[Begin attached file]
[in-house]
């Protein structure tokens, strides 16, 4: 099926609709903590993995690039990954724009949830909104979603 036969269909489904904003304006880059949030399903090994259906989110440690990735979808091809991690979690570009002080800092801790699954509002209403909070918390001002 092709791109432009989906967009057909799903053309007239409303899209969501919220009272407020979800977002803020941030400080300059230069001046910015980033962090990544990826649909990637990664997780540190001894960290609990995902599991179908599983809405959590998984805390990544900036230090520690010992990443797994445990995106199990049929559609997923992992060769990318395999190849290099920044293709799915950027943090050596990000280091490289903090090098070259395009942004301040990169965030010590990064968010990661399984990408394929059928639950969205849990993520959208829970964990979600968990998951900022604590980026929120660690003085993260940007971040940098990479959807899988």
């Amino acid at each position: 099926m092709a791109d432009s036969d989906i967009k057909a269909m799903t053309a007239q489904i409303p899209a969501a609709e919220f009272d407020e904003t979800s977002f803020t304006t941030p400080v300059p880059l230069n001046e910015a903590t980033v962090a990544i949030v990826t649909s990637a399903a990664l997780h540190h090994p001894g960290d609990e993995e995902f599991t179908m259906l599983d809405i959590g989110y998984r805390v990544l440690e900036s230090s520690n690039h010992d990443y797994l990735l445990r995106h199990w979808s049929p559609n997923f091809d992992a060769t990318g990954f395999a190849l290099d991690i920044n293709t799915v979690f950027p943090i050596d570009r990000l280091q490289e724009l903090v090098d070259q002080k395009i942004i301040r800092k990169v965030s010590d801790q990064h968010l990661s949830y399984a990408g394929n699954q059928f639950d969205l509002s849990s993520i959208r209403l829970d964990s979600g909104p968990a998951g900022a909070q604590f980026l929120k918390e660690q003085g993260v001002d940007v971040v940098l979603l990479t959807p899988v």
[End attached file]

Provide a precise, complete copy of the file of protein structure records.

[in-house]
């Protein structure tokens, strides 16, 4: 099926609709903590993995690039990954724009949830909104979603 036969269909489904904003304006880059949030399903090994259906989110440690990735979808091809991690979690570009002080800092801790699954509002209403909070918390001002 092709791109432009989906967009057909799903053309007239409303899209969501919220009272407020979800977002803020941030400080300059230069001046910015980033962090990544990826649909990637990664997780540190001894960290609990995902599991179908599983809405959590998984805390990544900036230090520690010992990443797994445990995106199990049929559609997923992992060769990318395999190849290099920044293709799915950027943090050596990000280091490289903090090098070259395009942004301040990169965030010590990064968010990661399984990408394929059928639950969205849990993520959208829970964990979600968990998951900022604590980026929120660690003085993260940007971040940098990479959807899988």
């Amino acid at each position: 099926m092709a791109d432009s036969d989906i967009k057909a269909m799903t053309a007239q489904i409303p899209a969501a609709e919220f009272d407020e904003t979800s977002f803020t304006t941030p400080v300059p880059l230069n001046e910015a903590t980033v962090a990544i949030v990826t649909s990637a399903a990664l997780h540190h090994p001894g960290d609990e993995e995902f599991t179908m259906l599983d809405i959590g989110y998984r805390v990544l440690e900036s230090s520690n690039h010992d990443y797994l990735l445990r995106h199990w979808s049929p559609n997923f091809d992992a060769t990318g990954f395999a190849l290099d991690i920044n293709t799915v979690f950027p943090i050596d570009r990000l280091q490289e724009l903090v090098d070259q002080k395009i942004i301040r800092k990169v965030s010590d801790q990064h968010l990661s949830y399984a990408g394929n699954q059928f639950d969205l509002s849990s993520i959208r209403l829970d964990s979600g909104p968990a998951g900022a909070q604590f980026l929120k918390e660690q003085g993260v001002d940007v971040v940098l979603l990479t959807p899988v």